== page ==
Saying that, the company desperately needs more services, and a connection to let you play music from the phone, because on Android, that only happens over Bluetooth, which is how we tested the speaker quality.
One benefit Bose’s SoundTouch does bring to the table is a gimmick only Bose really does, and it’s a neat gimmick all the same: presets.
Remember when radios had numbered presets? Well Bose is continuing that tradition, offering up to six presets connected by one of the music services in its app.
Once you know which one you wish to turn into a preset, you simply hold it down in the app and add it as a preset, which writes itself to the device. From there, when you press the number on either the remote or the actual unit, and your preset will kick in, delivering the station you programmed without needing to open the app (once programmed).
The presets even remember when you left them, and after programming a Pandora station as number “5”, we switched over to Bluetooth and listened to our own music for an hour. When we hit that “5” button again, the music kicked right back from where we left it, meaning the song we had listened to before was playing again.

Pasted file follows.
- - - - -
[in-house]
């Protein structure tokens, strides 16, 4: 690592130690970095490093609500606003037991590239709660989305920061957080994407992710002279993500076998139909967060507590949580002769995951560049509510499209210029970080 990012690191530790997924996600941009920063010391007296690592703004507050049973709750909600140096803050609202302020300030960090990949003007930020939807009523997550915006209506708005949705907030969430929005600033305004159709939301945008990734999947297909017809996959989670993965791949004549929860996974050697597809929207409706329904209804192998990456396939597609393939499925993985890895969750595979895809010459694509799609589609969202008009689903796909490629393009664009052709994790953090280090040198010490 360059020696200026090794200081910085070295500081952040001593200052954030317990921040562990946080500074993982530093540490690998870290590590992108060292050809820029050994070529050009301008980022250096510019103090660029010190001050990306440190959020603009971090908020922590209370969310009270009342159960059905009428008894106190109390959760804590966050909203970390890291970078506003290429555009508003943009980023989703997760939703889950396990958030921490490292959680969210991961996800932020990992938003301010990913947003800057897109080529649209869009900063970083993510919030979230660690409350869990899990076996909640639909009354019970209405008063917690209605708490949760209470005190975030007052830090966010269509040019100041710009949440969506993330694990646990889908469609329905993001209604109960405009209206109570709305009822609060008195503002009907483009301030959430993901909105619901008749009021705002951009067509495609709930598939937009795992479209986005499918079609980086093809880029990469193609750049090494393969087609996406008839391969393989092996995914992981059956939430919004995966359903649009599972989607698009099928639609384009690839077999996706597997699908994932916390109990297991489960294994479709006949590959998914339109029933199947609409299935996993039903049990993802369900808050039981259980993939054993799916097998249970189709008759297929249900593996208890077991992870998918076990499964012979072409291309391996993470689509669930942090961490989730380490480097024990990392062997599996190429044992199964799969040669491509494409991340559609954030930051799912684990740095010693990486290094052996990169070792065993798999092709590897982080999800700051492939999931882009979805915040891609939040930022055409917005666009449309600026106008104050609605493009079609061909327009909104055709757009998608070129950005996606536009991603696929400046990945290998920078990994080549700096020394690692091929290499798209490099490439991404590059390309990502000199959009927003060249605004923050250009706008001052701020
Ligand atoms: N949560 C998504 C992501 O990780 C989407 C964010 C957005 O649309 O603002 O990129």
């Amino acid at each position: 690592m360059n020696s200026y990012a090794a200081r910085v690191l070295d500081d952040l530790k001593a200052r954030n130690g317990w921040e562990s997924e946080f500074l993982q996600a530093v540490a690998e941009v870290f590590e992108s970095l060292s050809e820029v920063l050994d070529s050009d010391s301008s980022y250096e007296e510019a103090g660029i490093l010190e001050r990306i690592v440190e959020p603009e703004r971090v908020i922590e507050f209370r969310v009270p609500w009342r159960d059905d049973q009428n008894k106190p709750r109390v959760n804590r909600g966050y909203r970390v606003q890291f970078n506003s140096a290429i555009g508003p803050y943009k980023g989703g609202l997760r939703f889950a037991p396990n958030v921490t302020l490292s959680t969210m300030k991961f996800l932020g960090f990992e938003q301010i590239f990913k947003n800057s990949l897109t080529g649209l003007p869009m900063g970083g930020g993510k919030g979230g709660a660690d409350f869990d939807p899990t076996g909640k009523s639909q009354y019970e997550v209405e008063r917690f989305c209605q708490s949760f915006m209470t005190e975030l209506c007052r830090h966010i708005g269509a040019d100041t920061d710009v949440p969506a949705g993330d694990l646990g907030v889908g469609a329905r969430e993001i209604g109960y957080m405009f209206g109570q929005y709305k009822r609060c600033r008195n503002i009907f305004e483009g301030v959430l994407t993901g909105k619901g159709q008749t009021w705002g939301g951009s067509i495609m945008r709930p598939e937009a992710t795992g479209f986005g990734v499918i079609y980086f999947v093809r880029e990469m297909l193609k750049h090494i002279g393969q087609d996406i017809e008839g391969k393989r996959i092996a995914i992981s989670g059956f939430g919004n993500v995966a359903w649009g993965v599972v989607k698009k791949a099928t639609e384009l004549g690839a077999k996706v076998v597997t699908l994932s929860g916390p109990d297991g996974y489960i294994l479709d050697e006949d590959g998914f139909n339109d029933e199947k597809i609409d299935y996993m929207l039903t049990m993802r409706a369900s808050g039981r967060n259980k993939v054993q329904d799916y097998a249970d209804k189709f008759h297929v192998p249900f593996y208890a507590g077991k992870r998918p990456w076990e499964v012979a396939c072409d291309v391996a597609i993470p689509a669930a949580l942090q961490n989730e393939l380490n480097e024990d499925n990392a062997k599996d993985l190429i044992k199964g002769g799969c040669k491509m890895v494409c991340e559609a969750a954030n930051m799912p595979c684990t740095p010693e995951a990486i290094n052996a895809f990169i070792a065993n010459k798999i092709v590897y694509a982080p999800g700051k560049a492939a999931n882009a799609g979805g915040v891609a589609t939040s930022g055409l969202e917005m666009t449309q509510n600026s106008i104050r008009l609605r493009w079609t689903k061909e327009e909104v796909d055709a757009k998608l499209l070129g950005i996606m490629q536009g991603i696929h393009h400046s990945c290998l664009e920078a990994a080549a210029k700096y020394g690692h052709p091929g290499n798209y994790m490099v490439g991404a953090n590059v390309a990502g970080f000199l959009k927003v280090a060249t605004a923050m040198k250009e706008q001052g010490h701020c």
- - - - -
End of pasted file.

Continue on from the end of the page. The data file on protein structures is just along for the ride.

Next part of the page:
Neat, and that’s something Sonos won’t always do. Often when using a Sonos, we’ve gone right back to a Pandora station only to have the station renew its link and start with a different track.
We can’t say this will work for everything on the SoundTouch, mind you, because we can’t see radio remembering your position since radio changes and updates every second.
Beyond a mediocre setup process and an app that lacks services, the Bose SoundTouch 10 is actually a solid start for Bose in the multi-room space.
There’s no doubting that the app experience needs work, and we shudder to think why a speaker needs to be registered to a service if you only want to use it as a Bluetooth device, but if you can move past these issues, there’s definitely a solid little speaker here, and one that can talk to a Bose SoundTouch system.